Review by Publisher's Weekly Review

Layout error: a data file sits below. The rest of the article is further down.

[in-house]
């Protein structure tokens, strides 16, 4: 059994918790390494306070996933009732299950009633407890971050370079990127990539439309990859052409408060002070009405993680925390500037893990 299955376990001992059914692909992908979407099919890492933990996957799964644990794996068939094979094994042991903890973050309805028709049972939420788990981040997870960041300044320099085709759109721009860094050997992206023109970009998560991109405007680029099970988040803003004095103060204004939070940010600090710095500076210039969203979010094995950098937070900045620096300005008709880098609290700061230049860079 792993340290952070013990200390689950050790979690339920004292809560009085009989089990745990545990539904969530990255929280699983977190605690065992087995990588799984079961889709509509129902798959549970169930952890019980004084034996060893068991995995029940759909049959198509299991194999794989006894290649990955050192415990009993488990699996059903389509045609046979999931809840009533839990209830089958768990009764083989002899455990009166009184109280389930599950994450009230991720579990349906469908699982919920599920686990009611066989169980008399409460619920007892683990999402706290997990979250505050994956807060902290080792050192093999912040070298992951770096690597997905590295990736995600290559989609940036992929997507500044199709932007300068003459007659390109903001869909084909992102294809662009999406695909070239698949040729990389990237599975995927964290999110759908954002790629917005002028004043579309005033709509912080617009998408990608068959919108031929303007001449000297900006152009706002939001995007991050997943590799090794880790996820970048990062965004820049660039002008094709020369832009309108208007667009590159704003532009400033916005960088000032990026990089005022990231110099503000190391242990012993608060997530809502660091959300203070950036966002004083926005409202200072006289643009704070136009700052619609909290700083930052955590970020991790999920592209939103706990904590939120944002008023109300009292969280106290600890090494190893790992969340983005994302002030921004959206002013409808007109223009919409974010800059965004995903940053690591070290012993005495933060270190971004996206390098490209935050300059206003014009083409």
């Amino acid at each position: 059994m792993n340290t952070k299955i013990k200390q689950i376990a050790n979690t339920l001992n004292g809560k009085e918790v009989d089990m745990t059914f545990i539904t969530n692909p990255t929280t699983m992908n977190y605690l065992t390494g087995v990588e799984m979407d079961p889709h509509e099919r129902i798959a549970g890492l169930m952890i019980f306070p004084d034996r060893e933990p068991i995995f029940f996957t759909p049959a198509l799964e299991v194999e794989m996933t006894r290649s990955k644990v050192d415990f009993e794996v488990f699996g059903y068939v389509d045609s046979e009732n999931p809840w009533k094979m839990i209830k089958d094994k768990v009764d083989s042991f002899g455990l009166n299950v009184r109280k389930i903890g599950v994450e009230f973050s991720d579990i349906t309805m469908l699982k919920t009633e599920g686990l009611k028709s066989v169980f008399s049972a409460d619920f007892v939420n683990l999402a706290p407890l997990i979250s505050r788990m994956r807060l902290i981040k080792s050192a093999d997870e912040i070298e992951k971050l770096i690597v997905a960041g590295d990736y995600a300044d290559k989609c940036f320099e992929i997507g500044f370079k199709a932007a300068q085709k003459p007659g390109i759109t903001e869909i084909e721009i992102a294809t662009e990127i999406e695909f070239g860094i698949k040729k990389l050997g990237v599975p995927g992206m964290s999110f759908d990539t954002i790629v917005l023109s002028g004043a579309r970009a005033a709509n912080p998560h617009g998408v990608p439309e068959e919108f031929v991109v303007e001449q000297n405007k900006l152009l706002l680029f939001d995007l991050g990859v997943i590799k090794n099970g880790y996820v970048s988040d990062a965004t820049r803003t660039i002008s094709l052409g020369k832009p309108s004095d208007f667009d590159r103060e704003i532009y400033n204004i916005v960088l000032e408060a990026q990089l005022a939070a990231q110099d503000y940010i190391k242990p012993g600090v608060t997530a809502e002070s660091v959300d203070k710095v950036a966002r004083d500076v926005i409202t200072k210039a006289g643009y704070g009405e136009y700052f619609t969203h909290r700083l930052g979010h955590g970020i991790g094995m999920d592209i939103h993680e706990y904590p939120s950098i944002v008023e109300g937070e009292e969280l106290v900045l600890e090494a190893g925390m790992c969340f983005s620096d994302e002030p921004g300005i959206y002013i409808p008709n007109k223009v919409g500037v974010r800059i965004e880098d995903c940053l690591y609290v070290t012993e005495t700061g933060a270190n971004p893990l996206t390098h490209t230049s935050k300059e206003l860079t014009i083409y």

In this study on the Cold War's cultural front, Guernica cofounder Whitney examines how the CIA influenced, manipulated, and funded innumerable magazines and journals in an ongoing affair of propaganda and subversion. Starting in 1950 under the guise of the Congress for Cultural Freedom, the CIA enlisted writers, editors, and many more to not-so-subtly sway public opinion across the globe against Communism, with publications such as the Paris Review, Encounter, Der Monat, and Preuves carrying out the mission. Whitney examines how all of these magazines and literary luminaries played their roles throughout the 1950s and 1960s. "What follows is by necessity a group biography, reconstructed from the splintered histories of the time," Whitney writes, that "have been scattered around the world in books, archives, and websites." Whitney concludes that while the people involved may have meant well, in turning these magazines into a weapon, they undermined and corrupted "our practice of cultural and press freedom." The book's subject matter is fascinating and complex, but Whitney's writing is dry and unengaging; what might work for a lecture comes across as dispassionate, even dull, in print. Teasing apart the myriad lists of magazines and personalities grows tedious after a while, but for those willing to slog through, a rich tapestry of material awaits. (Jan.) © Copyright PWxyz, LLC. All rights reserved.